Results from an indicative cost-benefit-analysis of Africa RISING technologies in northern Ghana show that farmers are getting more economic returns from the project’s technologies.
For instance, the mean benefit-cost ratio (BCR) for the technologies is 4.2 indicating that the farmers earned three times more (300%), over and above their total expenditures when using technologies by Africa RISING.
The results also show that the mean returns to labour when a farmer adopts these technologies is GHC 49.1 (USD 12.4)/person day compared to the average daily wage rate of GHC 5.4 /per day in the project research zones. This means that Africa RISING technologies on average can generate a daily net return to labour nine times greater than what a farmer can earn in a day if they are involved in casual work in the project intervention areas.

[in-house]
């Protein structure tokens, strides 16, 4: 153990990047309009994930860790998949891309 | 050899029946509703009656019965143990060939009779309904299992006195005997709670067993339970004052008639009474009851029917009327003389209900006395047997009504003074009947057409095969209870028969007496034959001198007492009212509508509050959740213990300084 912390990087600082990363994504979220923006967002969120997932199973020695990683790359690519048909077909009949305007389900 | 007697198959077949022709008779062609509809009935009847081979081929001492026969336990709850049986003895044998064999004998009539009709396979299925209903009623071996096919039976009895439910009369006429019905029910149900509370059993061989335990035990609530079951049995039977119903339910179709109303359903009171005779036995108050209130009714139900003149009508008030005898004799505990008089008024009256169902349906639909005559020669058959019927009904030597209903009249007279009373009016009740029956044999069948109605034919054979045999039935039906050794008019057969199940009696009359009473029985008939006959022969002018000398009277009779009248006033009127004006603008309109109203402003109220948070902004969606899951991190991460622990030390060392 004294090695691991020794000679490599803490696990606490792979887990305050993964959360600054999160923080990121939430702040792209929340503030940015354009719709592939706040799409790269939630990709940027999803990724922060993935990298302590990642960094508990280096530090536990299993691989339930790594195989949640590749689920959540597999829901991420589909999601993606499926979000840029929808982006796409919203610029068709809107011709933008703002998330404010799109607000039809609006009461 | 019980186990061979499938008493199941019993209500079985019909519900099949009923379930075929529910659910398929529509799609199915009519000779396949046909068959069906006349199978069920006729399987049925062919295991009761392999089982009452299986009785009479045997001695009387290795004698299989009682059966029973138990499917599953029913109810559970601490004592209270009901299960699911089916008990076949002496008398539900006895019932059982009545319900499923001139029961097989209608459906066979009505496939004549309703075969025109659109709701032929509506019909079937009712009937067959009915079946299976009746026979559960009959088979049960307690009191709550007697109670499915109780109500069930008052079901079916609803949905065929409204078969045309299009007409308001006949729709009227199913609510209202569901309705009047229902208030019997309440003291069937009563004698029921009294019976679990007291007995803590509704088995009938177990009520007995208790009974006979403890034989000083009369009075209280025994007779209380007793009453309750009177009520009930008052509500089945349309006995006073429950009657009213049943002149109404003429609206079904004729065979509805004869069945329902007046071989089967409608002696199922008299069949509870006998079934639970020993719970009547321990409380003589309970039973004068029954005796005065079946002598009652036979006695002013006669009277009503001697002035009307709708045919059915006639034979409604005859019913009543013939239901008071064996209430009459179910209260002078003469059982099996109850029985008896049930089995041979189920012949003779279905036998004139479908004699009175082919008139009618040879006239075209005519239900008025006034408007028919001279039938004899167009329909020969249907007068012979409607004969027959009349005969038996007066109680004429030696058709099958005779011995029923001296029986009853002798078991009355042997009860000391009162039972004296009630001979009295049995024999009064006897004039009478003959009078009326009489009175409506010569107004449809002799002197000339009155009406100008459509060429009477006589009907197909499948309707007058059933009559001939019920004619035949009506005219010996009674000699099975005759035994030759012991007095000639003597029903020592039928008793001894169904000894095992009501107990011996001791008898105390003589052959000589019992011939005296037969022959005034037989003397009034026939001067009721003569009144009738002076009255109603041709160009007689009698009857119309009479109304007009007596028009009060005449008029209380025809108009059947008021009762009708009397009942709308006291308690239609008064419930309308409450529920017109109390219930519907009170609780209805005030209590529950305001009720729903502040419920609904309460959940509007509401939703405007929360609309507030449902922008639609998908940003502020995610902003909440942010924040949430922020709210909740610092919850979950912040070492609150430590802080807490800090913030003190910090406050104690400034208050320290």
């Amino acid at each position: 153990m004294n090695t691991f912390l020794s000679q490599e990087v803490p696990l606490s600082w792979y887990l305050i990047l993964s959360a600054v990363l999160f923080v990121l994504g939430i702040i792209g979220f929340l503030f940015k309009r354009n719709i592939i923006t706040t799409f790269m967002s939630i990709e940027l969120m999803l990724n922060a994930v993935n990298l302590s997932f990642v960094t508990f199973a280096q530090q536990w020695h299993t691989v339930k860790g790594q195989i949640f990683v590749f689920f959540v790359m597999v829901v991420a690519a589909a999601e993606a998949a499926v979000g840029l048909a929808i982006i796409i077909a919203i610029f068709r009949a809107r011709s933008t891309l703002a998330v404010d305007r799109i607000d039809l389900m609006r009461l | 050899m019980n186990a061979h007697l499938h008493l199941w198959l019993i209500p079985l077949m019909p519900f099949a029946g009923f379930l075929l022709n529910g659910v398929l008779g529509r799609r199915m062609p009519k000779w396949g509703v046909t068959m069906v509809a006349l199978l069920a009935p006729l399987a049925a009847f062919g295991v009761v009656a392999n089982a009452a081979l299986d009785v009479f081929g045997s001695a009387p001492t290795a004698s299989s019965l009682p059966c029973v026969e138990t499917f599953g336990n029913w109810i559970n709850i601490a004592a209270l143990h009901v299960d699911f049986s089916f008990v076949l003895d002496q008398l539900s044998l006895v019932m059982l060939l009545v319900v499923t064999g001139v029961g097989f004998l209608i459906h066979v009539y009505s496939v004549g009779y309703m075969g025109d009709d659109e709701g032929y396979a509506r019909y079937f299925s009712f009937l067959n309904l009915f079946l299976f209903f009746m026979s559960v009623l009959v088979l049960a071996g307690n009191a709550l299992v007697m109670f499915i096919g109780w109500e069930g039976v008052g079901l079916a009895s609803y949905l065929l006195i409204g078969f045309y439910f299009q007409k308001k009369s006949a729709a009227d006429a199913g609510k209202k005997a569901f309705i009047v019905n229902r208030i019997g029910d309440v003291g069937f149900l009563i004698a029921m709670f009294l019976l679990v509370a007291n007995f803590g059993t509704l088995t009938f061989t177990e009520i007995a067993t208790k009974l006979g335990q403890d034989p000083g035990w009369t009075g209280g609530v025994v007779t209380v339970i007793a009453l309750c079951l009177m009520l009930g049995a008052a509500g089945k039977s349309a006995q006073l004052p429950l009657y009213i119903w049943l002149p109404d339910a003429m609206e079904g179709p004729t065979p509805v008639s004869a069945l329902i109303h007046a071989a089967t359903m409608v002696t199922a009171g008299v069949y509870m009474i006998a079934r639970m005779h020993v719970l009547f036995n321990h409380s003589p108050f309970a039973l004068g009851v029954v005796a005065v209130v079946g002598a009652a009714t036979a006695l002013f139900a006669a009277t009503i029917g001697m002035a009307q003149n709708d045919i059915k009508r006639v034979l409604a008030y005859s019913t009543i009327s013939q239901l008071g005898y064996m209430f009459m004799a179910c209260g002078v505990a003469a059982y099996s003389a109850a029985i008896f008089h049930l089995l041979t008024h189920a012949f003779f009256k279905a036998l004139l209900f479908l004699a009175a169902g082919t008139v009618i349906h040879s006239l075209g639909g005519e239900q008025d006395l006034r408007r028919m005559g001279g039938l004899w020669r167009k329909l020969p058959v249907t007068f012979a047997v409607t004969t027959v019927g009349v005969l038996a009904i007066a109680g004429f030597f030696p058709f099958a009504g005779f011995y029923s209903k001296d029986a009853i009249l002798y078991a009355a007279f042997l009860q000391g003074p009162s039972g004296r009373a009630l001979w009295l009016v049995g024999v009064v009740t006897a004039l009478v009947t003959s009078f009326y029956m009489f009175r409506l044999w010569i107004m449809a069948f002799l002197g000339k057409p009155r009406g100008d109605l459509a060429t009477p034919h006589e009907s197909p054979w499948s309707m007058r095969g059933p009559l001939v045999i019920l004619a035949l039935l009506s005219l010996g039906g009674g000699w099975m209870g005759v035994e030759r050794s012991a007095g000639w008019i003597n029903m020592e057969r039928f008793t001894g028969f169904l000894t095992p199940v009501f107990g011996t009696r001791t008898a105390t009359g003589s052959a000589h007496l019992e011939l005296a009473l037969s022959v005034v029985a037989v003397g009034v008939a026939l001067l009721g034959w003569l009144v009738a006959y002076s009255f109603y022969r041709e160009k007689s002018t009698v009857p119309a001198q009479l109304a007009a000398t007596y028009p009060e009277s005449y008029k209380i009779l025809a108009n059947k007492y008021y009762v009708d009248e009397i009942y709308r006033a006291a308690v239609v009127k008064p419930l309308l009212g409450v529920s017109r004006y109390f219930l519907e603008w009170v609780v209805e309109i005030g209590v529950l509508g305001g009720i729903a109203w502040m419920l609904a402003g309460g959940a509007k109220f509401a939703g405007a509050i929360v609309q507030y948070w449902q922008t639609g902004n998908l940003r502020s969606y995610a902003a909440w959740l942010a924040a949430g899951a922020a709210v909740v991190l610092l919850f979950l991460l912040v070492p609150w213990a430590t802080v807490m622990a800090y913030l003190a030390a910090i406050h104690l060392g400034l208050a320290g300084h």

Crop diversification technologies, soil fertility management and pest management practices were some of the technology categories reviewed during the cost benefit analysis. It appears that crop diversification technologies are of higher returns than the other two categories.
Furthermore the analysis showed that profits are more sensitive to changes in output prices than to changes in input prices and wages. This implies that that the adoption of the technologies is most affected by policy interventions that affect output prices.